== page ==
by Bill Vernon
Mom’s friend Betty entered our house one afternoon as if blown inside by the wind. The door banged against the wall, and from the kitchen Mom was there in an instant. Betty leaned against the door as if exhausted. “Ruth, you won’t believe what that fool did this time.”
Tony appeared in the doorway behind her. “Now, Betty, stop….”
Betty glanced at him. “No, everyone should hear what I have to endure, living with you.”
Tony shook his head, squeezed past her, and collapsed on the couch. “It was just a joke.”
Betty sneered, “A joke!”
Tony’s face became a rubber mask featuring a smirk and downcast, guilty eyes.
She’d come home from Sherwood’s Market with a bag of groceries in each arm, and found “the moron” sprawled on the floor. A lamp was on, she supposed to light up the pool of red on the floor, the big red splotch on his shirt, and the handle of the butcher knife. “It seemed to be sticking up out of him. Well I screamed, of course, and dropped the sacks. There’s a dozen eggs, a big jar of dill pickles, and God knows what else broken on the living room floor.”
Tony said, “I’ll clean it up.”
“Damn right you will.” Betty turned around to face him. “You’ll also go back to the store and replace whatever is ruined.”
Mom said, “Tony was stabbed?”
Betty turned back to Mom. “No, that was just my first impression. Then I noticed the knife was sticking up between his arm and his chest.” She put a hand flat in her armpit to demonstrate. “I also noticed the half empty ketchup bottle on the desk.”
My mother shook her head. “Tony, what were you thinking?”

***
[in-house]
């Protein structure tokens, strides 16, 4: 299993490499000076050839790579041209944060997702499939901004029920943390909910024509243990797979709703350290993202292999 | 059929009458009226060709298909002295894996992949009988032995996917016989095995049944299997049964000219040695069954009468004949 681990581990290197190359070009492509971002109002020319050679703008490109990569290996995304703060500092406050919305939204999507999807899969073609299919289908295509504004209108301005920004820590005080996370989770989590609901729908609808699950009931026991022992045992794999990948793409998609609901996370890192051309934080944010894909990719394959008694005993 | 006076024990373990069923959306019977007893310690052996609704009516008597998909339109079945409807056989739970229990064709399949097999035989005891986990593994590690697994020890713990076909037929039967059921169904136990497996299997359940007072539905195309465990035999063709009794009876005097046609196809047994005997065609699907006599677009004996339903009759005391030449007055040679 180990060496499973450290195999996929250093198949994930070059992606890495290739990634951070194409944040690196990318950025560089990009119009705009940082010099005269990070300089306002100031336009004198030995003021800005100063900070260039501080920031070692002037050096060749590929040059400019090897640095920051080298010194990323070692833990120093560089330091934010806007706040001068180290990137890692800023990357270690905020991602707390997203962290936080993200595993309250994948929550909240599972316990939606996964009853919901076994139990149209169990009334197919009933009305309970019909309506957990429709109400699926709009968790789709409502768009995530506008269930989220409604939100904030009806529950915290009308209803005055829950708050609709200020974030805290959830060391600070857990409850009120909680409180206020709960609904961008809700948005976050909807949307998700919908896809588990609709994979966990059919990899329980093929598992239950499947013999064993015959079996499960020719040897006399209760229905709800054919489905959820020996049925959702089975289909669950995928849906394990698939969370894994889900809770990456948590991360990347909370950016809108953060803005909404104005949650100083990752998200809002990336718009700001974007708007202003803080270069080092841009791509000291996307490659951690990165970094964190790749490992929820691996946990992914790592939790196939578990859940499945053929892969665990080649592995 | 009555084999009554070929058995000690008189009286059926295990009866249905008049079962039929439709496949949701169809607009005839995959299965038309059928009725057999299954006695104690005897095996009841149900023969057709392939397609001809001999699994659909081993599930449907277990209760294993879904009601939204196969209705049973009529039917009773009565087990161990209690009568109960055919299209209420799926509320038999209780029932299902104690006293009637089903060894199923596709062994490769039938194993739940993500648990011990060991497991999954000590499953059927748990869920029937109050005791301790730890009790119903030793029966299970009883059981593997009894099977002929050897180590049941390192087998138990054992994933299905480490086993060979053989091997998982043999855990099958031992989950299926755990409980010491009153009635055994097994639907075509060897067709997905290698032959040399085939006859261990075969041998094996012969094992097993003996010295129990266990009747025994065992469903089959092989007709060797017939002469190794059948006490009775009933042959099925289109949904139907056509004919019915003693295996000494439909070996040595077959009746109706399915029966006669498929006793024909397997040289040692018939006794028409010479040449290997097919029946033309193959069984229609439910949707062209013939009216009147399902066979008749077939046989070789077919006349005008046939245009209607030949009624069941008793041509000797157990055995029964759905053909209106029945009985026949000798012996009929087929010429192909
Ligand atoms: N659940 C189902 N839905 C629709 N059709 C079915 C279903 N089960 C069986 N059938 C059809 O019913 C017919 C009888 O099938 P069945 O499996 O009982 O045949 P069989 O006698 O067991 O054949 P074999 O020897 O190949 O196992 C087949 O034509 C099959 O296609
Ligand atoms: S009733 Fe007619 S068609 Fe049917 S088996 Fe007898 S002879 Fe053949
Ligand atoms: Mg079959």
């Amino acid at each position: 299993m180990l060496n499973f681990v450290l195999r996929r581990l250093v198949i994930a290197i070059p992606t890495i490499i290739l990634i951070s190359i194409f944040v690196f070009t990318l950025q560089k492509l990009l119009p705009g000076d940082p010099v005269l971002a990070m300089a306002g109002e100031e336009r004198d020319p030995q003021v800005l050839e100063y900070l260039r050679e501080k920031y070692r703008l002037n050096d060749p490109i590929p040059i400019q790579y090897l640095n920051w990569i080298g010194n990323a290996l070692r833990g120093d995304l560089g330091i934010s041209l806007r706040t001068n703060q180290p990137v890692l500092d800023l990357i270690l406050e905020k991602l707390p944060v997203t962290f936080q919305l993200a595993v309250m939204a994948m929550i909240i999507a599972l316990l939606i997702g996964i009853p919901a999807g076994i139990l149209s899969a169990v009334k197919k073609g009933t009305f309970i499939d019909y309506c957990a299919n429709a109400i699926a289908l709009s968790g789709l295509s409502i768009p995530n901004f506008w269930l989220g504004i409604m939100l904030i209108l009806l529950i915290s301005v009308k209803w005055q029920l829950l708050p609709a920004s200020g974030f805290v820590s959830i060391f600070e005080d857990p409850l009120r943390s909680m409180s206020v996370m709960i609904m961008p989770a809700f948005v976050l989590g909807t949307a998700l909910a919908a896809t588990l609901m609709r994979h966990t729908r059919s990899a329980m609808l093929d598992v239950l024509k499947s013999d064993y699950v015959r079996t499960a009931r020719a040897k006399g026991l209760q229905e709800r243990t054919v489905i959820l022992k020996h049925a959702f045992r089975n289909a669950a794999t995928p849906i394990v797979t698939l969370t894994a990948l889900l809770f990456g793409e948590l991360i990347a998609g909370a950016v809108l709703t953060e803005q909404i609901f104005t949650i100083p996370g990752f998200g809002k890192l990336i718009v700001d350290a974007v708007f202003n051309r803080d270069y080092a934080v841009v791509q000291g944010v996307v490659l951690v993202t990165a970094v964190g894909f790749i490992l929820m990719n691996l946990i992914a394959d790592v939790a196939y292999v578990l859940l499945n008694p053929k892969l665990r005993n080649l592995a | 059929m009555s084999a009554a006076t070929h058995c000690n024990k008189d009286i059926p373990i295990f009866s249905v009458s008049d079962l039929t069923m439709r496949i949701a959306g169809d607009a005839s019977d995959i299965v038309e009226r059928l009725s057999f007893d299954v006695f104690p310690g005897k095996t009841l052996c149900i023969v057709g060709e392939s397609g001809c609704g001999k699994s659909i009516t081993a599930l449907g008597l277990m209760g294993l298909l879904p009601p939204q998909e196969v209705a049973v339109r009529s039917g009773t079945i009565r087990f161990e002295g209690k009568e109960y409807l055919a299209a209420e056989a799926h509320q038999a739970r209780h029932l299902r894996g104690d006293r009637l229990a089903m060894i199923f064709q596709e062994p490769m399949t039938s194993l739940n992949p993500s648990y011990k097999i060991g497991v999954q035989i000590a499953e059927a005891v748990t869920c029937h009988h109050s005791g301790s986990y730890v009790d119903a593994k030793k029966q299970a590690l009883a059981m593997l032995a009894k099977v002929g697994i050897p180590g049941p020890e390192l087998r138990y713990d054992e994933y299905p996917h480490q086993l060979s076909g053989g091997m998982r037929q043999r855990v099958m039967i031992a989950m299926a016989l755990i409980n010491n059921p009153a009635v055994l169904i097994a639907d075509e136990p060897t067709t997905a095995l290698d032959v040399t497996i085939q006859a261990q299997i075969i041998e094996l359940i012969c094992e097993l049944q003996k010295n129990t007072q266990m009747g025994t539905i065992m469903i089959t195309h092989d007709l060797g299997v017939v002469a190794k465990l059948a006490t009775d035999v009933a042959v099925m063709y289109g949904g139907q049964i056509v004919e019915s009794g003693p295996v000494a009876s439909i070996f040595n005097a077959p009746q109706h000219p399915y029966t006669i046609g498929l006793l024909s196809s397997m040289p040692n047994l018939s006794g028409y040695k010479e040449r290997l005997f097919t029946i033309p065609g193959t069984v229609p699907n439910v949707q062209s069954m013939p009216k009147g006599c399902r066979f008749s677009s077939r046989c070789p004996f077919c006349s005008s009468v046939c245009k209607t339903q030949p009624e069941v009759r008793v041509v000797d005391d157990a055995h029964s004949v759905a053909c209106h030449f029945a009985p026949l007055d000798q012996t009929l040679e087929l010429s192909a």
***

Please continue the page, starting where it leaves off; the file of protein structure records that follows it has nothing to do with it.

Betty said, “He was trying to frighten the life out of me.”
“It was a joke,” Tony said.
Betty twisted around and yelled. “You think that’s funny?”
My mother turned away, but I saw the smile she was hiding. “No wonder you dropped the bags.”
“I grabbed the dust mop from the closet and beat him over the head until the idiot had enough sense to get up and run.”
“Ah, Betty, it wasn’t that bad.”
She glared at him. “It could very well have killed me right on the spot.”
“I pull jokes on you because I love you.”
We all stared at him. After a minute Betty said, “How can I be so lucky. Ruth, do you have any coffee perked?”
“Good idea,” Tony said. “A cup of coffee will settle us down.”
“Not you,” Betty said. “You go home and clean up the mess.”
Mom led Betty to the kitchen while Tony stood in the doorway watching. When they disappeared, Tony left. He walked hunched over as if carrying a heavy burden. He might have felt bad, but his trick seemed neat enough for me to try on my brother.
Bill Vernon served in the United States Marine Corps, studied English literature, then taught it. Writing is his therapy, along with exercising outdoors and doing international folkdances. His poems, stories and nonfiction have appeared in a variety of magazines and anthologies, and Five Star Mysteries published his novel OLD TOWN in 2005.
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